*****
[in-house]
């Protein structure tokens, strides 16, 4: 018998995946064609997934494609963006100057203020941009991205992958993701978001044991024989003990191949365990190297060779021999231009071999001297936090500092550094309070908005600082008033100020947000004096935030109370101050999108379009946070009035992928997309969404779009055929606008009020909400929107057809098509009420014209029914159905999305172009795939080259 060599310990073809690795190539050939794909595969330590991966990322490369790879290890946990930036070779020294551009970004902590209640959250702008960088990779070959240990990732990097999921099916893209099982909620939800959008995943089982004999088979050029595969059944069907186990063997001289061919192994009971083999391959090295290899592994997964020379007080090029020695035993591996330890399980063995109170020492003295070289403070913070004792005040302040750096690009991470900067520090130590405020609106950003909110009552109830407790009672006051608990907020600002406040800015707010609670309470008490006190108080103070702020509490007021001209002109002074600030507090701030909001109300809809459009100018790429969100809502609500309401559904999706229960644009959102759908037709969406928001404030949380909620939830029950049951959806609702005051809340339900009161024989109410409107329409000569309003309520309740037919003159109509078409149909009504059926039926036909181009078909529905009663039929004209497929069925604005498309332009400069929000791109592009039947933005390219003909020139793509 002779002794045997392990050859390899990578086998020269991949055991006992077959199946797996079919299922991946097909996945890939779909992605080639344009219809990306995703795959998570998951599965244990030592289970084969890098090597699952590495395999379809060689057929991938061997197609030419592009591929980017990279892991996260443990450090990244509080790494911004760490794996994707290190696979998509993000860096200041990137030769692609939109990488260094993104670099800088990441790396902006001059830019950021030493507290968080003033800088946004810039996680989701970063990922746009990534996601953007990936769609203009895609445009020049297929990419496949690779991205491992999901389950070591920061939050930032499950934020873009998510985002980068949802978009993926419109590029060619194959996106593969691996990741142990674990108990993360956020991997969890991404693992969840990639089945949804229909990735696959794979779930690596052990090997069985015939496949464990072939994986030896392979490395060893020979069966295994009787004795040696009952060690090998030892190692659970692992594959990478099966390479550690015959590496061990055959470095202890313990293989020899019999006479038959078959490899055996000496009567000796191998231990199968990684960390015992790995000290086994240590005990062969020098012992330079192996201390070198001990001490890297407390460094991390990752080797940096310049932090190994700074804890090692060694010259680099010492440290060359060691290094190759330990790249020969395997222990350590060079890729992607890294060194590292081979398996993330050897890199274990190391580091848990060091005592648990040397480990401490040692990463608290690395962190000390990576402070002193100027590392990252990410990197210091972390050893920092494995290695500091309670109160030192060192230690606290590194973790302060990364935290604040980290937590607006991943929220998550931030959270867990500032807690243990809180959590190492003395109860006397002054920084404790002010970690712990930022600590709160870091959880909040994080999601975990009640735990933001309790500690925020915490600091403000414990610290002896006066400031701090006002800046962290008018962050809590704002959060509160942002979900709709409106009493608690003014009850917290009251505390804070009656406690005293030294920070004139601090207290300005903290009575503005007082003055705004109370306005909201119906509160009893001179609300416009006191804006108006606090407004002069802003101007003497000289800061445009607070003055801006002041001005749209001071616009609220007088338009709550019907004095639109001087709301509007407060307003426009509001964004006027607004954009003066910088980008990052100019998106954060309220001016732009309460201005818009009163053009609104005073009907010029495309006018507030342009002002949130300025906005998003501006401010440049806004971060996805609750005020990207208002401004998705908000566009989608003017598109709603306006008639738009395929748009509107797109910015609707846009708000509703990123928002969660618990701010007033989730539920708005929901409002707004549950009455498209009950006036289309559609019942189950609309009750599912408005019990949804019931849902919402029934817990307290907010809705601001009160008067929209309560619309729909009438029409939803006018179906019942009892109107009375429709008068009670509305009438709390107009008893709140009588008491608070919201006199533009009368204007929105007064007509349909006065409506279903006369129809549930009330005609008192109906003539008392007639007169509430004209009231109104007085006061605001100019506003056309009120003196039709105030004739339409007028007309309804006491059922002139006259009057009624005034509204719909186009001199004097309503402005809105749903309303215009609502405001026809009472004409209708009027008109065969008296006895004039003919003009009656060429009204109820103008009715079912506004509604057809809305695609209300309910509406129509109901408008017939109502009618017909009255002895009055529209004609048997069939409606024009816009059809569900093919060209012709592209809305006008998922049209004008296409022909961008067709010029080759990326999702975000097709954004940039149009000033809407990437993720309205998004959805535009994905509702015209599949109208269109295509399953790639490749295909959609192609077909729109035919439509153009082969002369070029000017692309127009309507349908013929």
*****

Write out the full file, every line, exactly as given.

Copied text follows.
[in-house]
């Protein structure tokens, strides 16, 4: 018998995946064609997934494609963006100057203020941009991205992958993701978001044991024989003990191949365990190297060779021999231009071999001297936090500092550094309070908005600082008033100020947000004096935030109370101050999108379009946070009035992928997309969404779009055929606008009020909400929107057809098509009420014209029914159905999305172009795939080259 060599310990073809690795190539050939794909595969330590991966990322490369790879290890946990930036070779020294551009970004902590209640959250702008960088990779070959240990990732990097999921099916893209099982909620939800959008995943089982004999088979050029595969059944069907186990063997001289061919192994009971083999391959090295290899592994997964020379007080090029020695035993591996330890399980063995109170020492003295070289403070913070004792005040302040750096690009991470900067520090130590405020609106950003909110009552109830407790009672006051608990907020600002406040800015707010609670309470008490006190108080103070702020509490007021001209002109002074600030507090701030909001109300809809459009100018790429969100809502609500309401559904999706229960644009959102759908037709969406928001404030949380909620939830029950049951959806609702005051809340339900009161024989109410409107329409000569309003309520309740037919003159109509078409149909009504059926039926036909181009078909529905009663039929004209497929069925604005498309332009400069929000791109592009039947933005390219003909020139793509 002779002794045997392990050859390899990578086998020269991949055991006992077959199946797996079919299922991946097909996945890939779909992605080639344009219809990306995703795959998570998951599965244990030592289970084969890098090597699952590495395999379809060689057929991938061997197609030419592009591929980017990279892991996260443990450090990244509080790494911004760490794996994707290190696979998509993000860096200041990137030769692609939109990488260094993104670099800088990441790396902006001059830019950021030493507290968080003033800088946004810039996680989701970063990922746009990534996601953007990936769609203009895609445009020049297929990419496949690779991205491992999901389950070591920061939050930032499950934020873009998510985002980068949802978009993926419109590029060619194959996106593969691996990741142990674990108990993360956020991997969890991404693992969840990639089945949804229909990735696959794979779930690596052990090997069985015939496949464990072939994986030896392979490395060893020979069966295994009787004795040696009952060690090998030892190692659970692992594959990478099966390479550690015959590496061990055959470095202890313990293989020899019999006479038959078959490899055996000496009567000796191998231990199968990684960390015992790995000290086994240590005990062969020098012992330079192996201390070198001990001490890297407390460094991390990752080797940096310049932090190994700074804890090692060694010259680099010492440290060359060691290094190759330990790249020969395997222990350590060079890729992607890294060194590292081979398996993330050897890199274990190391580091848990060091005592648990040397480990401490040692990463608290690395962190000390990576402070002193100027590392990252990410990197210091972390050893920092494995290695500091309670109160030192060192230690606290590194973790302060990364935290604040980290937590607006991943929220998550931030959270867990500032807690243990809180959590190492003395109860006397002054920084404790002010970690712990930022600590709160870091959880909040994080999601975990009640735990933001309790500690925020915490600091403000414990610290002896006066400031701090006002800046962290008018962050809590704002959060509160942002979900709709409106009493608690003014009850917290009251505390804070009656406690005293030294920070004139601090207290300005903290009575503005007082003055705004109370306005909201119906509160009893001179609300416009006191804006108006606090407004002069802003101007003497000289800061445009607070003055801006002041001005749209001071616009609220007088338009709550019907004095639109001087709301509007407060307003426009509001964004006027607004954009003066910088980008990052100019998106954060309220001016732009309460201005818009009163053009609104005073009907010029495309006018507030342009002002949130300025906005998003501006401010440049806004971060996805609750005020990207208002401004998705908000566009989608003017598109709603306006008639738009395929748009509107797109910015609707846009708000509703990123928002969660618990701010007033989730539920708005929901409002707004549950009455498209009950006036289309559609019942189950609309009750599912408005019990949804019931849902919402029934817990307290907010809705601001009160008067929209309560619309729909009438029409939803006018179906019942009892109107009375429709008068009670509305009438709390107009008893709140009588008491608070919201006199533009009368204007929105007064007509349909006065409506279903006369129809549930009330005609008192109906003539008392007639007169509430004209009231109104007085006061605001100019506003056309009120003196039709105030004739339409007028007309309804006491059922002139006259009057009624005034509204719909186009001199004097309503402005809105749903309303215009609502405001026809009472004409209708009027008109065969008296006895004039003919003009009656060429009204109820103008009715079912506004509604057809809305695609209300309910509406129509109901408008017939109502009618017909009255002895009055529209004609048997069939409606024009816009059809569900093919060209012709592209809305006008998922049209004008296409022909961008067709010029080759990326999702975000097709954004940039149009000033809407990437993720309205998004959805535009994905509702015209599949109208269109295509399953790639490749295909959609192609077909729109035919439509153009082969002369070029000017692309127009309507349908013929």